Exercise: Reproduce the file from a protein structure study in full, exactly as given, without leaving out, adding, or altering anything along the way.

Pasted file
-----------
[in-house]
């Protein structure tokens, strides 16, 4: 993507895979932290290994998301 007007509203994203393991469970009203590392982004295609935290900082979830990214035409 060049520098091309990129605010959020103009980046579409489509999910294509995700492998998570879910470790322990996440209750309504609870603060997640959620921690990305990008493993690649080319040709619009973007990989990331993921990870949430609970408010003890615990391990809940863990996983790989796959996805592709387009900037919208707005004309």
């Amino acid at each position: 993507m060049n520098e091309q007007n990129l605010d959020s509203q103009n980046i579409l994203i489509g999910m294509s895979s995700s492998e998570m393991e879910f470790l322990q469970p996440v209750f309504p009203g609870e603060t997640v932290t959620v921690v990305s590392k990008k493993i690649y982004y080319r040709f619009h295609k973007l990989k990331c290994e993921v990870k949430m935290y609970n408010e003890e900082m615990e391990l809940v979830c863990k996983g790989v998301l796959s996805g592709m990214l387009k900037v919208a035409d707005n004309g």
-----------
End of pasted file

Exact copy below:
[in-house]
């Protein structure tokens, strides 16, 4: 993507895979932290290994998301 007007509203994203393991469970009203590392982004295609935290900082979830990214035409 060049520098091309990129605010959020103009980046579409489509999910294509995700492998998570879910470790322990996440209750309504609870603060997640959620921690990305990008493993690649080319040709619009973007990989990331993921990870949430609970408010003890615990391990809940863990996983790989796959996805592709387009900037919208707005004309």
């Amino acid at each position: 993507m060049n520098e091309q007007n990129l605010d959020s509203q103009n980046i579409l994203i489509g999910m294509s895979s995700s492998e998570m393991e879910f470790l322990q469970p996440v209750f309504p009203g609870e603060t997640v932290t959620v921690v990305s590392k990008k493993i690649y982004y080319r040709f619009h295609k973007l990989k990331c290994e993921v990870k949430m935290y609970n408010e003890e900082m615990e391990l809940v979830c863990k996983g790989v998301l796959s996805g592709m990214l387009k900037v919208a035409d707005n004309g």